The world’s leading economies have struck a deal to revamp multinational corporate taxation that aims to dampen international tax rate competition. 130 nations and territories, including Luxembourg, have signed up to an OECD plan that requires multinational firms to pay a minimum tax rate of 15% worldwide, the OECD said on 1 July. The OECD, an international economic policy forum, estimated that this would raise $150bn in fresh tax revenue annually. The agreement would also “re-allocate some taxing rights” from companies’ home countries to the markets where they do business,…

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EE first UK Mobile operator to reintroduce roaming charges in Europe

EE first UK Mobile operator to reintroduce roaming charges in Europe

UK Mobile operator EE will charge new UK customers extra to use their mobile phones in Europe from January, the BBC reports. Those joining or upgrading from 7th July 2021 will be charged £2 a day to use their allowances in 47 European destinations from January 2022. EE, which is part of BT Group, previously said it had no plans to reintroduce roaming charges in Europe. It is the first UK operator to reintroduce the charges since the EU trade deal was signed in December. Since 2017, mobile networks in…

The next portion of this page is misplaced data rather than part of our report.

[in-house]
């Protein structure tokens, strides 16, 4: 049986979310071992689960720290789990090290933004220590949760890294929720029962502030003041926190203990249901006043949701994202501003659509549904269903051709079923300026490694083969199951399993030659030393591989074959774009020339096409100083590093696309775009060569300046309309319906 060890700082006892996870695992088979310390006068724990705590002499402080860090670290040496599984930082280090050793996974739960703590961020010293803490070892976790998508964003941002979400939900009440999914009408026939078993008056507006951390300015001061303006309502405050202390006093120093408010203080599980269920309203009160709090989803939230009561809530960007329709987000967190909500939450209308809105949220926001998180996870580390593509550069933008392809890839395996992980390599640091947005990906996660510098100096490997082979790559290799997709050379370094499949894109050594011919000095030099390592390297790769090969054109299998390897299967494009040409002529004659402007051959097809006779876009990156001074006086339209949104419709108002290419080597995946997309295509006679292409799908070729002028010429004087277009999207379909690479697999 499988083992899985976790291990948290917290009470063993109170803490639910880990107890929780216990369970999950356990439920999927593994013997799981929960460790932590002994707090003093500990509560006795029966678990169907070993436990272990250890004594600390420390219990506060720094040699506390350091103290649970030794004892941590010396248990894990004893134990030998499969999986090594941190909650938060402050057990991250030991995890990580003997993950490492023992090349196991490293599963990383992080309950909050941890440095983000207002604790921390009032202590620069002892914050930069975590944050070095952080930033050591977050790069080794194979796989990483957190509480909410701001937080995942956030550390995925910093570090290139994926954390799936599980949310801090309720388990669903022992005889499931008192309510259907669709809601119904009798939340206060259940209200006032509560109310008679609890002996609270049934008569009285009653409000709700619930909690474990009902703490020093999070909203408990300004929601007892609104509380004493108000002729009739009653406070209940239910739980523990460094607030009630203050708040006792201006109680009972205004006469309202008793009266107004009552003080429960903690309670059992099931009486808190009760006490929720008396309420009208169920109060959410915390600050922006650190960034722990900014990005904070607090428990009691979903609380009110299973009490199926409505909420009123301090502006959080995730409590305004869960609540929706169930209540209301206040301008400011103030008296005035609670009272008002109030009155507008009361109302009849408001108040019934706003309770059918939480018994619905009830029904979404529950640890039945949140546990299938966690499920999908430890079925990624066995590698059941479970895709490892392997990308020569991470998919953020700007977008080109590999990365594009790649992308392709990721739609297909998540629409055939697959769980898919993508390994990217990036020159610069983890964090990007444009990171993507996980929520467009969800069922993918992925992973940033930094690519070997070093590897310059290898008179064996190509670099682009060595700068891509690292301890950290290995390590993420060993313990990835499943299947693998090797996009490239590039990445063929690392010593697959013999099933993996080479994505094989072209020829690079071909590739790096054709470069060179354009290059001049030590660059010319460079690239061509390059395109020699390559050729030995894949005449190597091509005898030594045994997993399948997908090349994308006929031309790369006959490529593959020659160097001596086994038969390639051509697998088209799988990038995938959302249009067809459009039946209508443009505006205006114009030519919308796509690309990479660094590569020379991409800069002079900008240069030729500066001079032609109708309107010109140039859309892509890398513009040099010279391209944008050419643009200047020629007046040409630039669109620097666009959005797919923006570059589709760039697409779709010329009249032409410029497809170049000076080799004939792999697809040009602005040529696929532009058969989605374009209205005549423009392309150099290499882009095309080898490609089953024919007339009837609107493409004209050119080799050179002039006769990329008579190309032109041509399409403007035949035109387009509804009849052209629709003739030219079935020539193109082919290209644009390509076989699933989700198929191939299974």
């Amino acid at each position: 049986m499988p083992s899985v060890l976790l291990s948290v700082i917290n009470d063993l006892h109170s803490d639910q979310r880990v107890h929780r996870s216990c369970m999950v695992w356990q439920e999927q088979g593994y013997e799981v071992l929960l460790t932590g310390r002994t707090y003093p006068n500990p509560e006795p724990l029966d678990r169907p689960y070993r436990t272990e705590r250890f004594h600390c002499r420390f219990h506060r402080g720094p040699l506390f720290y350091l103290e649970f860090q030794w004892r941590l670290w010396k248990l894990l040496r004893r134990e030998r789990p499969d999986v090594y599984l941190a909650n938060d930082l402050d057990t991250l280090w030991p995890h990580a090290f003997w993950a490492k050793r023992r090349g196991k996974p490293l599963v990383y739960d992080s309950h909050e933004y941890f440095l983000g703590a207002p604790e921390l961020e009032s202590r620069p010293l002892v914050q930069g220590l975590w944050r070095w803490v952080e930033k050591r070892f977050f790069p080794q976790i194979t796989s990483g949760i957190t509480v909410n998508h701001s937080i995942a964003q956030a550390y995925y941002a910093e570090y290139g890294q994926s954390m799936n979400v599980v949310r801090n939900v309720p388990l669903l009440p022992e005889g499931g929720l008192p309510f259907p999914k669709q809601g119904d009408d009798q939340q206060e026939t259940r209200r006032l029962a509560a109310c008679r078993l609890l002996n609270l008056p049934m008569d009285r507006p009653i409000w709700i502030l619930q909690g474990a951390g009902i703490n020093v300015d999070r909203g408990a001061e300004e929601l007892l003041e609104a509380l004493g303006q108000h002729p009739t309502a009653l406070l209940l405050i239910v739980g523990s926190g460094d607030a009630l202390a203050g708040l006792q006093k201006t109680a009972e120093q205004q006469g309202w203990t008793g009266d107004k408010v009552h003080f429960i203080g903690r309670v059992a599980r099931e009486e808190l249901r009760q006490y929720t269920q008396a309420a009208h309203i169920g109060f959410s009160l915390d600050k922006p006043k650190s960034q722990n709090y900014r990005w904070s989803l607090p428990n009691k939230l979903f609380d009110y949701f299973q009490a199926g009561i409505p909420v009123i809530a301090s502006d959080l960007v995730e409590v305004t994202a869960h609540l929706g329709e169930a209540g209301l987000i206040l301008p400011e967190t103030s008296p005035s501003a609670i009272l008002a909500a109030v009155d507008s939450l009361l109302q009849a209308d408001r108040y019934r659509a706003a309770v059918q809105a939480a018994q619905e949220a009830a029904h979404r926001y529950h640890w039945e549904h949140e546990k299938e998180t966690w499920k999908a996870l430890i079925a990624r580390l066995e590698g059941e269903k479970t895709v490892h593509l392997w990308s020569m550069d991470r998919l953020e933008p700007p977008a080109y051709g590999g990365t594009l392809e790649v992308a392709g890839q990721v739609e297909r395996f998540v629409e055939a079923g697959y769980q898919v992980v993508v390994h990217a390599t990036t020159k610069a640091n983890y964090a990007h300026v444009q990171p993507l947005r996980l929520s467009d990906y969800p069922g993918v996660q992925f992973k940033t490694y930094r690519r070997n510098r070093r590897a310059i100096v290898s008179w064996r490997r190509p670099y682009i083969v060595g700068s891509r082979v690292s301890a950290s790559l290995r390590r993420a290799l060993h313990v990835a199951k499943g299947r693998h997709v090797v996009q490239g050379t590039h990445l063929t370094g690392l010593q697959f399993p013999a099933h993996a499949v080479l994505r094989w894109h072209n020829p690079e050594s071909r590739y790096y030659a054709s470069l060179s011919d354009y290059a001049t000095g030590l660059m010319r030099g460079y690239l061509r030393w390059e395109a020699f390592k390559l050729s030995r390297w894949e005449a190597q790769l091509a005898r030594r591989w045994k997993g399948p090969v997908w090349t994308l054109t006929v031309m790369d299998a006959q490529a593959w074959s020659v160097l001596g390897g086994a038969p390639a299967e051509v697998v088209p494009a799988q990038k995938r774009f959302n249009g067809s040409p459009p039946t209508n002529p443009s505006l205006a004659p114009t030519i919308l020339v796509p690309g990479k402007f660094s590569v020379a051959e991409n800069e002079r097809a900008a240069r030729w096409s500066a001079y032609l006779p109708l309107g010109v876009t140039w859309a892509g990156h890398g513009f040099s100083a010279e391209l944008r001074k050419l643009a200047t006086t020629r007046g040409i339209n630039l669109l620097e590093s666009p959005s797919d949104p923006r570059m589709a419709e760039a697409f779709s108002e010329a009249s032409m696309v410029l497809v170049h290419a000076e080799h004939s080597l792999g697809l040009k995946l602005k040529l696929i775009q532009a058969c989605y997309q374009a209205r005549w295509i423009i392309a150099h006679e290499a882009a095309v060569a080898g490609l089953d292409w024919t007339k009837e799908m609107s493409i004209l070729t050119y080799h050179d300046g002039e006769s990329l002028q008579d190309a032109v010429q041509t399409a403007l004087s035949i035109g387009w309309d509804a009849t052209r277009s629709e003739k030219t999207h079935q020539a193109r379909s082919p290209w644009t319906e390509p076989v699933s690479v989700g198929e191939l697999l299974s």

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Banks too involved in fossil fuels: study

Banks too involved in fossil fuels: study

A French study shows that the biggest European banks continue to support the fossil fuel sector. A double threat–climatic and financial–which, according to the study, could generate a financial crisis, similar to that of the subprimes. While the financial world swears by green finance, a French study shows that the largest banks in the euro zone still strongly support the fossil fuel sector, through credit products or investments. Commissioned by the Rousseau Institute, associated with environmental NGOs Reclaim Finance and Amis de la Terre, the “Fossil assets, the new subprimes?” study calculated that…